Increasing evidence has demonstrated that ciRS-7 plays a crucial role in the tumorigenesis and progression of cancers through its effect on the level of miRNA-7, thus mediating gene expression via ceRNA mechanisms (30). Given the widespread involvement of miR-7 in various cancer-related pathways and its potential regulatory functions in Parkinson's and Alzheimer's disease, ciRS-7 may play a key role in other neurological disorders and tumorigenesis (24). Exploring the mechanisms underlying the interactions between these ceRNAs may add a new dimension to our understanding of the mechanisms of cancer, and may potentially provide a novel approach to cancer treatment.

The molecular mechanisms of circRNAs in the carcinogenesis and progression of HNSCC are largely uncharacterized thus far. Herein, we hypothesized that differentially expressed circRNAs could participate in the tumorigenesis and metastasis of HNSCC. To explore the roles of circRNAs, we examined the different expression patterns of circRNAs and mRNAs in HNSCC using microarray analyses. Subsequently, based on our microarray data and the circRNA-miRNA-mRNA interactions predicted with Arraystar's miRNA target prediction software based on TargetScan (31) and miRanda (32), a network was constructed using Cytoscape (33,34). OncomiR (35) and UALCAN (36) are online resources from The Cancer Genome Atlas (TCGA) specifically for miRNA and protein-coding gene analysis across many cancer types, respectively. DIANA-miRPath v3.0 (37) is an efficient tool to analyze the combinatorial effect of miRNAs on target pathways by P-value. According to the results obtained using these three tools, we predicted that circRNA_036186 may promote the expression of tyrosine 3-monooxygenase/tryptophan 5-monooxygenase activation protein, ζ polypeptide (14-3-3ζ) by functioning as a sponge for the inhibitory miR-193b-3p. Our data indicate that circRNA_036186 may be suitable as a novel diagnostic marker and therapeutic target in HNSCC, as well as providing a basis for further studies regarding the role of circRNAs in HNSCC.

Materials and methods

Patients and samples

This study was approved and supervised by The Ethics Committee of China Medical University (Shenyang, China). Five pairs of HNSCC and para-carcinoma tissues were collected from patients that had not received pre-operative chemotherapy or radiotherapy who underwent resective surgery at the Head and Neck Tumor Center (School of Stomatology, China Medical University). Written informed consent was obtained from all patients. All samples were obtained during surgery and immediately stored in liquid nitrogen. The diagnosis of HNSCC was confirmed by a pathological examination (Table I).

Table I

Clinicopathological characteristics of the five patients.

Table I

Clinicopathological characteristics of the five patients.

Patient no.SexAgePositionPathological diagnosisHistological gradeTNM stage
1Male53Abdomen of the tongue and bottom of the oral cavityHNSCCG2T2N0M0
3Male33Abdomen of the tongueHNSCCG2T2N0M0
6Female63Lateral border of tongueHNSCCG2T2N1M0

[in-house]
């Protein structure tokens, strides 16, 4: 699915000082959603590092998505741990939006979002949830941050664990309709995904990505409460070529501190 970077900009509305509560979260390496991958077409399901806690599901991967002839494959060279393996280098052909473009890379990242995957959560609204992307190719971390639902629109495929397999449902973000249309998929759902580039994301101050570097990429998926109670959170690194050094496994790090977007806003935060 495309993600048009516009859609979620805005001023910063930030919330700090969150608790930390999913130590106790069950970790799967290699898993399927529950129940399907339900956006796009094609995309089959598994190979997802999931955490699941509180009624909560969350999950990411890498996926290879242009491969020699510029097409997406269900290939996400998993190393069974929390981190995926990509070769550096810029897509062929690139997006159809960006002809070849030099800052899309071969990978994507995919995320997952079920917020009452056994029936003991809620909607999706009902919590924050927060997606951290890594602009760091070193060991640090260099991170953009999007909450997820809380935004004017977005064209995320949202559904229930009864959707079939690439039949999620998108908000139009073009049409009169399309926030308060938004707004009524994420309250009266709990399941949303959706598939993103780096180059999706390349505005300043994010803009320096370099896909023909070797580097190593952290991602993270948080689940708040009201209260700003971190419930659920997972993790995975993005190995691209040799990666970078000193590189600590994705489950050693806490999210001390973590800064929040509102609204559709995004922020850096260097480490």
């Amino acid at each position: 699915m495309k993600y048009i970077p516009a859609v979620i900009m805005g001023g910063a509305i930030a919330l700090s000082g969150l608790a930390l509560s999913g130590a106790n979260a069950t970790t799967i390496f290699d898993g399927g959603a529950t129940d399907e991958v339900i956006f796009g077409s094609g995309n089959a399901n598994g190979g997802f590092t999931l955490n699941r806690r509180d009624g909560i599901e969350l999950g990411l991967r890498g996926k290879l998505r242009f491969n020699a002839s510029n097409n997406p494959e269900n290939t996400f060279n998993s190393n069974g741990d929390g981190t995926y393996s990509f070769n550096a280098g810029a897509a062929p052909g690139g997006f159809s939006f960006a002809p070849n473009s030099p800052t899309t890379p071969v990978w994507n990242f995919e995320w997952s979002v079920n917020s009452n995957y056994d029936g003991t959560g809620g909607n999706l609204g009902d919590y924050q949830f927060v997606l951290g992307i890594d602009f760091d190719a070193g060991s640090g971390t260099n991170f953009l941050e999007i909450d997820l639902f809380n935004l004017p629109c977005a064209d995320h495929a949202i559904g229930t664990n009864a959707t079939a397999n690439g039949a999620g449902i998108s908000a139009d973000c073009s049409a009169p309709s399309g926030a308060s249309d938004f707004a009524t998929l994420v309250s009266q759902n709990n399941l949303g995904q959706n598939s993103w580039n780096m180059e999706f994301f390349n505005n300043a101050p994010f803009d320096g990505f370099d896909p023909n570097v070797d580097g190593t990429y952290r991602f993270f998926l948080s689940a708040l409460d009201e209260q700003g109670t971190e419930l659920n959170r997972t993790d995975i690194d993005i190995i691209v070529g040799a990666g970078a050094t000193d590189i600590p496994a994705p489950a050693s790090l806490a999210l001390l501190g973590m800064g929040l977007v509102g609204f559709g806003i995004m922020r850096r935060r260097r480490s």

8Male59Lateral border of tongueHNSCCG2T2N1M0
9Male43Lateral border of tongueHNSCCG1-G2T2N1M0

[i] HNSCC, head and neck squamous cell carcinoma.

RNA extraction

Total RNA was extracted from the HNSCC and para-carcinoma tissue samples using TRIzol reagent (Invitrogen/Thermo Fisher Scientific, Inc., Waltham, MA, USA), according to the manufacturer's instructions. Subsequently, the RNA quantity and quality was measured using an ND-1000 system (NanoDrop; Thermo Fisher Scientific, Inc., Wilmington, DE, USA). RNA integrity was assessed via standard denaturing agarose gel electrophoresis methods.

Microarray assay

Five pairs of carcinoma and para-carcinoma tissues were used for a microarray assay, with the intention of identifying differentially expressed circRNAs and mRNAs by comparing the HNSCC samples with the adjacent control samples. Sample preparation and microarray hybridization were performed based on Arraystar's standard protocols. Briefly, total RNAs were digested with RNase R (Epicentre; Illumina, Inc., San Diego, CA, USA) to remove linear RNAs and enrich for circRNAs. Subsequently, the enriched circRNAs were amplified and transcribed into fluorescent cRNA, utilizing a random priming method (Arraystar Super RNA Labeling kit; Arraystar Inc., Rockville, MD, USA). The labeled cRNAs were hybridized onto the Arraystar Human circRNA Array V2 (8×15K; Arraystar Inc.). After washing the slides, the arrays were scanned using an Agilent G2505C scanner (Agilent Technologies, Inc., Santa Clara, CA, USA). Agilent Feature Extraction software (version 11.0.1.1) was used to analyze the acquired array images. The raw data were quantile normalized, and subsequent data processing was performed using the limma package in R. Significantly differentially expressed circRNAs and mRNAs between the two groups were identified through volcano plot filtering with the thresholds of P<0.05 and the Benjamini-Hochberg false discovery rate (FDR) of <0.5. Differentially expressed circRNAs and mRNAs between the HNSCC and adjacent control groups were identified through fold change filtering (circRNAs, |log fold change| >1.5; mRNAs, |log fold change| >2). Hierarchical clustering was performed to show the characteristics of the expression profiles based on the values of all expressed transcripts, and differentially expressed transcripts.